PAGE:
Friday, February 16, 2007
On My Honor
So I received this thing in the mail the other day. Nearly threw it out along with the rest of the junk, but it was shaped like and had the heft of a possible CD of some sort, so I opened it.
"Congratulations!" it grinned (or was it a wink?) "Your listing in the "Guide to America's Top Surgeons" is most impressive. You are among a select few..... Accomplishments like yours should be displayed proudly...." It went on to provide me with a number of options for flaunting my inclusion, from nicely framed, personalized and plaqued, to etched in glass. (Sadly, none carved in stone; but one of the glass panes is a proud erection on a faux marble base.) $149 to about $229.
Included was a single small blue-tinted page, about four times the size of a post-it, evidently from the people who produce the actual book. "Consumers' Research Council of America is pleased to announce your inclusion in.... [that thing in the previous paragraph], 2007 Edition.... The selection is based on a point value system that awards points for education, years in practice, affiliations with professional associations and board certifications. No fees, sponsorships, donations or advertising are accepted from physicians, medical treatment facilities or hospitals to insure an unbiased selection." Mind you, this is inserted into the high-gloss fold-out display of my showcase options, handy ordering form included. It (the blue page) ended with a website and an address (P.O. Box?), right there on Pennsylvania Ave, in my nation's capitol.
As many readers of this blog may know, I haven't had my own practice for over five years. I've been assisting others regularly, have done half a year as a surgical hospitalist, a little mentoring here and there. But I left my clinic a ways back. During the denouement of my active practice, I got a nearly identical mailing; at that time it was for being included in a national "Guide to Top Doctors." That one produced its list by asking physicians around the country to whom they'd go or send their family, among doctors practicing the various specialties. On the current one's website, it's correctly pointed out that that other system favored docs in big clinics, like me. The prior package included, of course, a similar set of impressive plaques and plates.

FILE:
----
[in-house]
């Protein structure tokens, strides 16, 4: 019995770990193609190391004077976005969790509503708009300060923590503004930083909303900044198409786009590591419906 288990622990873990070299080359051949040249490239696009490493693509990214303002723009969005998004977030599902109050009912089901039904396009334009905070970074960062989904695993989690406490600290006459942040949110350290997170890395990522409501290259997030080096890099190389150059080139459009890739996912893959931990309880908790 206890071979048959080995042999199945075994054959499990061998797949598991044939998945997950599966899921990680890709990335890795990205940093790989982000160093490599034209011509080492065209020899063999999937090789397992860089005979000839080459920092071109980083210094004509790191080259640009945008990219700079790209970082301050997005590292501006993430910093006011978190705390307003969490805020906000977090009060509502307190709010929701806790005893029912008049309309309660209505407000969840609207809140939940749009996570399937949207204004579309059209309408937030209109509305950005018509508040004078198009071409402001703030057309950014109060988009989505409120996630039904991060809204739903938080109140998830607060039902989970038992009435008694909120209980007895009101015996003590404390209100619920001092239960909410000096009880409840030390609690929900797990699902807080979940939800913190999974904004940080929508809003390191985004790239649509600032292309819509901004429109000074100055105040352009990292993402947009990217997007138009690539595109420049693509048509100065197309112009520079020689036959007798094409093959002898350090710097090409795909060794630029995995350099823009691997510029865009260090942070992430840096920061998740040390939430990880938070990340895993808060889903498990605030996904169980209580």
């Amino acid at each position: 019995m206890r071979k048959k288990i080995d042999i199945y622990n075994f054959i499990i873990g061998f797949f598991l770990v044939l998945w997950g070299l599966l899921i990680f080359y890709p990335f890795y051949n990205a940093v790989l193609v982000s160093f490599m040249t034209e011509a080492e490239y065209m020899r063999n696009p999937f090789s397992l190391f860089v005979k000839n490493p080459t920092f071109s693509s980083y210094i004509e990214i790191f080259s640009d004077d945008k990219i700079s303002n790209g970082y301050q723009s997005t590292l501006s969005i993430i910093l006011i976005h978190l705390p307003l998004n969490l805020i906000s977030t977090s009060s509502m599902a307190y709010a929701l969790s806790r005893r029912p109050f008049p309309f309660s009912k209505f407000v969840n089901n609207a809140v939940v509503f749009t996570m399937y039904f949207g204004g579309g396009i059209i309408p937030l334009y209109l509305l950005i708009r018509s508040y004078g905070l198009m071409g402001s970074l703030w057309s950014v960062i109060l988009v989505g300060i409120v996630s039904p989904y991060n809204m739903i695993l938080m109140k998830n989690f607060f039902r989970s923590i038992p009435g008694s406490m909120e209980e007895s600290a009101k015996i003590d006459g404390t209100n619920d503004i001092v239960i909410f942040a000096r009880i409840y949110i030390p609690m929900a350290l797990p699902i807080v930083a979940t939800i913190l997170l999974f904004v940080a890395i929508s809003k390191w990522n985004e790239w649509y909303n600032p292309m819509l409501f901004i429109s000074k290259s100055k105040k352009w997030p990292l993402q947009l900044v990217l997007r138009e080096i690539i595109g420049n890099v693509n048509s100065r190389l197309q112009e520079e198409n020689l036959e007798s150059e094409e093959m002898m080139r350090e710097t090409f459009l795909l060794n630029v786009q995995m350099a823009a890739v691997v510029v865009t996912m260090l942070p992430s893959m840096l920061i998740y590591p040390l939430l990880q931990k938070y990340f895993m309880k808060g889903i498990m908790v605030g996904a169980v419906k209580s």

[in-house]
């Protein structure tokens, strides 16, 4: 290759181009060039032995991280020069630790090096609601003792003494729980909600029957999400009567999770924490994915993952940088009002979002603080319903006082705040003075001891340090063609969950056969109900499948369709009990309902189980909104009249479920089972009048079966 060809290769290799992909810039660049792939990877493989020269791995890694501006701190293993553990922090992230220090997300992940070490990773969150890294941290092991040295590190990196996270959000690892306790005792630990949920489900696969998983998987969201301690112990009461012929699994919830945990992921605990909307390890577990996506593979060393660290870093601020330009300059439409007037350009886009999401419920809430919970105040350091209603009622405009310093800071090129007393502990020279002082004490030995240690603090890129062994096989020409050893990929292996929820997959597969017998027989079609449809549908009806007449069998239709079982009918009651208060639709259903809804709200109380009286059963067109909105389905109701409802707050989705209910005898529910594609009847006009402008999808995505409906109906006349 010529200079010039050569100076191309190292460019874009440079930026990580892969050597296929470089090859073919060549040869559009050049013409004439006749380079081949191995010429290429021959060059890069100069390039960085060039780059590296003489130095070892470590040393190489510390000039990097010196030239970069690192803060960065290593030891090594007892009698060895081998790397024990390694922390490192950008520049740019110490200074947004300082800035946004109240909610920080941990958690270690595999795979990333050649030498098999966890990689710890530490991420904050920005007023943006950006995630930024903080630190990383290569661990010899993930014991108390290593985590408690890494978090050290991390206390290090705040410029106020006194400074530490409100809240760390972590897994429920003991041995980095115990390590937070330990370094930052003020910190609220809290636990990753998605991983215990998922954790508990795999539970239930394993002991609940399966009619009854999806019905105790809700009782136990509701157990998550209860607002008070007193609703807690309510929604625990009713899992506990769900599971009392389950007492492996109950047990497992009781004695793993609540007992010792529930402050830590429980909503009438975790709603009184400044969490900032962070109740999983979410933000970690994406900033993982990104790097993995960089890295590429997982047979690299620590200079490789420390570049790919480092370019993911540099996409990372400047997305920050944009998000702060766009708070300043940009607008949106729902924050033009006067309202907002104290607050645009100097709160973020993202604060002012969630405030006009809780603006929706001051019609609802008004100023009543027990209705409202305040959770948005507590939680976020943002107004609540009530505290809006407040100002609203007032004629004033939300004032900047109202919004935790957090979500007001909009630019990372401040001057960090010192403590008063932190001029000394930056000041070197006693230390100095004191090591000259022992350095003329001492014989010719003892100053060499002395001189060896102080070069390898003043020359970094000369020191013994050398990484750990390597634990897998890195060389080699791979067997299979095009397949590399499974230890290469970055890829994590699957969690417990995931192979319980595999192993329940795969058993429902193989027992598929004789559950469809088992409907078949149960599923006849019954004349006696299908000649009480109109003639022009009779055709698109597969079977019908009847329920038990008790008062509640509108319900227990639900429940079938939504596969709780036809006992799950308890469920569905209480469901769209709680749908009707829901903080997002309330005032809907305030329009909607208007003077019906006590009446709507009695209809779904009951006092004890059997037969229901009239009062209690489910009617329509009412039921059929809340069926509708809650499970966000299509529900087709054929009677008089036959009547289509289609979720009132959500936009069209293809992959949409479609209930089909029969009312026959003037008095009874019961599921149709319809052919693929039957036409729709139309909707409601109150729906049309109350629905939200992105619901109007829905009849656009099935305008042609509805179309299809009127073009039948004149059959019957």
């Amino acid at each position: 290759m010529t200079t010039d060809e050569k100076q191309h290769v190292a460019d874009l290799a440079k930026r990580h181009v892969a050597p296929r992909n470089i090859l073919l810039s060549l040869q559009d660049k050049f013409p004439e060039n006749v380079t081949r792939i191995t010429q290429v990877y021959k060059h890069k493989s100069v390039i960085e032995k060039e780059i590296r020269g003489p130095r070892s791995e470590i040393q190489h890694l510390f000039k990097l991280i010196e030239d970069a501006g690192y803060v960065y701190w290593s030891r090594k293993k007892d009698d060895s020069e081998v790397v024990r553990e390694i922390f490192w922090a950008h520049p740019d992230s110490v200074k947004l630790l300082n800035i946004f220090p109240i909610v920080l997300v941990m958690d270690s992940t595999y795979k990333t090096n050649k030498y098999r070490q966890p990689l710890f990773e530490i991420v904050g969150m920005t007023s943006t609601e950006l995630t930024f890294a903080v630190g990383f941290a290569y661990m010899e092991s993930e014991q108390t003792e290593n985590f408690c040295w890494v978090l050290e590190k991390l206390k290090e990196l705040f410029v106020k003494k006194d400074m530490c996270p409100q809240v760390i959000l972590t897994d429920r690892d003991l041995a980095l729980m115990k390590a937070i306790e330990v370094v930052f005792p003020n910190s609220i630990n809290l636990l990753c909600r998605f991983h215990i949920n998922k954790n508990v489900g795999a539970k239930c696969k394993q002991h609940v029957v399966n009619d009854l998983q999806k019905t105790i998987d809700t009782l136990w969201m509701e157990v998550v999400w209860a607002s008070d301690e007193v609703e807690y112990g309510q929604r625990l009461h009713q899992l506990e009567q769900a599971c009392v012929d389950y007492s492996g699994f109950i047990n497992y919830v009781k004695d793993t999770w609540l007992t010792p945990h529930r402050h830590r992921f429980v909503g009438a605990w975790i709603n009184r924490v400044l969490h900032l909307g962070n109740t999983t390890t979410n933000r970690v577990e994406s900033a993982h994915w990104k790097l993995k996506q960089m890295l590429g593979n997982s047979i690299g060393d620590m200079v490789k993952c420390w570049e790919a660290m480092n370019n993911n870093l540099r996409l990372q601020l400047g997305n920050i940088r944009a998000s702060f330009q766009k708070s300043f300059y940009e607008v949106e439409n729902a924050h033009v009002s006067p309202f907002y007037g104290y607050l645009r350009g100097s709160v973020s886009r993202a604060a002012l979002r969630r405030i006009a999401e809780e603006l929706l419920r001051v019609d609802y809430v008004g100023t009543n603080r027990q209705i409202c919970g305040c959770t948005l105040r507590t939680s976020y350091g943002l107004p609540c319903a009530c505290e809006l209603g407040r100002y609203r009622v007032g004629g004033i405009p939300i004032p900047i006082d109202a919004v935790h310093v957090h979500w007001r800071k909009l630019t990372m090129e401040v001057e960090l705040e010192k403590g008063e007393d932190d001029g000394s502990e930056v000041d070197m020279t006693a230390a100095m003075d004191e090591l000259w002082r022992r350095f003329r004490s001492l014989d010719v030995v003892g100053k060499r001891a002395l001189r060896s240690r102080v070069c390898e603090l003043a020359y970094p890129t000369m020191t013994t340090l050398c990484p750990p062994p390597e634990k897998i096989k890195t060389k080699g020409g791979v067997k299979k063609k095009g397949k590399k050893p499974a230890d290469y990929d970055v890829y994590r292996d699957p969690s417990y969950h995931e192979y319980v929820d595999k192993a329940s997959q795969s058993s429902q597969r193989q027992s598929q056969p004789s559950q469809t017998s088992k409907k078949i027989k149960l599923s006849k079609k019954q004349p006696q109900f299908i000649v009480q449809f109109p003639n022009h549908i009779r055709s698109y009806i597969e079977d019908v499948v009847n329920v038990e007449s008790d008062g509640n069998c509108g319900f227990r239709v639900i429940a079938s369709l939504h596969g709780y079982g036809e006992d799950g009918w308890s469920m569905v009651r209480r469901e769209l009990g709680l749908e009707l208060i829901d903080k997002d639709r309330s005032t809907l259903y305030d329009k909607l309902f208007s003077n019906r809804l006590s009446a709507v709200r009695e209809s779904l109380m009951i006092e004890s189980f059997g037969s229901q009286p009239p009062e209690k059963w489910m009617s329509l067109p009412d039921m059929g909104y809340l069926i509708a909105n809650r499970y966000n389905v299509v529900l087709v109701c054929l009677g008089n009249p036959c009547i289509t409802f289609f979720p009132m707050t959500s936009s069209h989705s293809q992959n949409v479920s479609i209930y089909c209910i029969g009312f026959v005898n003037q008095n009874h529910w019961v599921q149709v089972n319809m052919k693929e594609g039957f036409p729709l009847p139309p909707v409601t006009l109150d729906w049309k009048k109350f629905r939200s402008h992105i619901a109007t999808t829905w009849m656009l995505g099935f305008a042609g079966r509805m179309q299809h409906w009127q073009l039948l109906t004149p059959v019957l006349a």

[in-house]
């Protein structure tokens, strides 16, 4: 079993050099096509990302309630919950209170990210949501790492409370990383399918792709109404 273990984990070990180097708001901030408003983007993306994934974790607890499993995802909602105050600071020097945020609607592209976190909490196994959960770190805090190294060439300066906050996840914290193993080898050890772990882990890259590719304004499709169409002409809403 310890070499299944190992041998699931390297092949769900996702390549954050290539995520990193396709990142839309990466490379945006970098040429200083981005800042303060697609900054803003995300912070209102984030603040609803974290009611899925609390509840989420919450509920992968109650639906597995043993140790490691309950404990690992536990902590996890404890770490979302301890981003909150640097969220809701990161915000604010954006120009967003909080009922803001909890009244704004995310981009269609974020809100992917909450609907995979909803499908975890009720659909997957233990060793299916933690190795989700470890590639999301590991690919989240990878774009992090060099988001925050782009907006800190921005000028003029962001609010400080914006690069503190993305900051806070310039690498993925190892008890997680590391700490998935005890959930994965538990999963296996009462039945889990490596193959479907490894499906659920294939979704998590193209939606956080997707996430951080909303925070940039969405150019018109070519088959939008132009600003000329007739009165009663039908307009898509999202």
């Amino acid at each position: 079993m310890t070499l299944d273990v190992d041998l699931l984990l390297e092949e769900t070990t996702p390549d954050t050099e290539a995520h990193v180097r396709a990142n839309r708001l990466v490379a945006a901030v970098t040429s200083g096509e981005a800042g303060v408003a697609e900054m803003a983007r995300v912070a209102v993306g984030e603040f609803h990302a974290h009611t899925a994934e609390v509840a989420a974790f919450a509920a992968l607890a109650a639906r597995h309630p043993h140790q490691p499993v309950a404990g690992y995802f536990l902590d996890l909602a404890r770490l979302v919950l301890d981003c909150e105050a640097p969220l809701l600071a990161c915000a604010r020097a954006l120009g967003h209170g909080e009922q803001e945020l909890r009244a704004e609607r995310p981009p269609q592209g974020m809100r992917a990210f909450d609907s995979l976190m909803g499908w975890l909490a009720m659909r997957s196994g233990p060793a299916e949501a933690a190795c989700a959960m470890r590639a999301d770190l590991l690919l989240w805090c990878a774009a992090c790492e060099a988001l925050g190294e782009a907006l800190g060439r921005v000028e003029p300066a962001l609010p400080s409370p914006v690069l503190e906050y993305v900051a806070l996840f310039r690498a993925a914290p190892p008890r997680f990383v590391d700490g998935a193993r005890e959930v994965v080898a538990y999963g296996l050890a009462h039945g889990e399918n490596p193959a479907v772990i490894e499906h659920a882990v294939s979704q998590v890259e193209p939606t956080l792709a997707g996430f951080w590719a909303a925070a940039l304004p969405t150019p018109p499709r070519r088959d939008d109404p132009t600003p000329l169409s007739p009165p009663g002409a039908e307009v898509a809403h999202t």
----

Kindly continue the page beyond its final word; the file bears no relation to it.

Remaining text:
Each "guide" is available for public consumption; I actually got the first one, just to see what the heck it was. It's a real book, organized by regions of the country, and nicely produced. Having asked practicing physicians, I suppose it has at least some sort of credibility, although it's absolutely true that it disfavors the solo or small-group docs; and having none but that single criterion? -- well, doctors' choice are subject to surprising whims, just like real people. And this new edition (I'm unaware of any prior ones, by the way), with its "point system": that I'm listed as a 2007 winner -- raises more than a few questions, eh?
Hey, if I still had an office I could have ponied up and gotten each of those, stuck them somewhere prominent (although I didn't for the first one, when I was still in practice. I've mentioned it in hawking my book, though). My clinic probably would have paid for them. And I bet some patients would have been damn impressed.
Any point here? Yeah. All forms of data-gathering aimed at providing consumers (or payors or government agencies or financial fascists) with info on which to judge doctors or hospitals -- no matter how well-intentioned or plotted (and less evidently cynical than this one) -- are subject to such a wide range of sampling-error and other problems as to make them nearly useless. Any I've seen to date, at any rate. Yet it's a worthy goal, and in fact I'd always thought that if there were meaningful ways to measure and compare surgical outcomes I'd float to the top (so do turds of people with fat-malabsorption, but that's another story). Once or twice such lists appeared, based on an insurance company's data, and indeed I looked really good. Those who didn't screamed loudly enough that the lists got pulled. So, unfortunately, the state of the art remains for now, caveat emptor. And the poor emptor has a mighty meager set of resources on which to base his/her caveatizing. I might write more about that, later.
[Addendum: Curious, I emailed the Consumer's Research Council, asking who they are and requesting more information about their publication. I got an automated response promising a reply within 24 hours..... 96 hours, and counting. Were I you, I'd take them off my list of possible doctor reference aids. Those plaques, however: some are quite attractive....]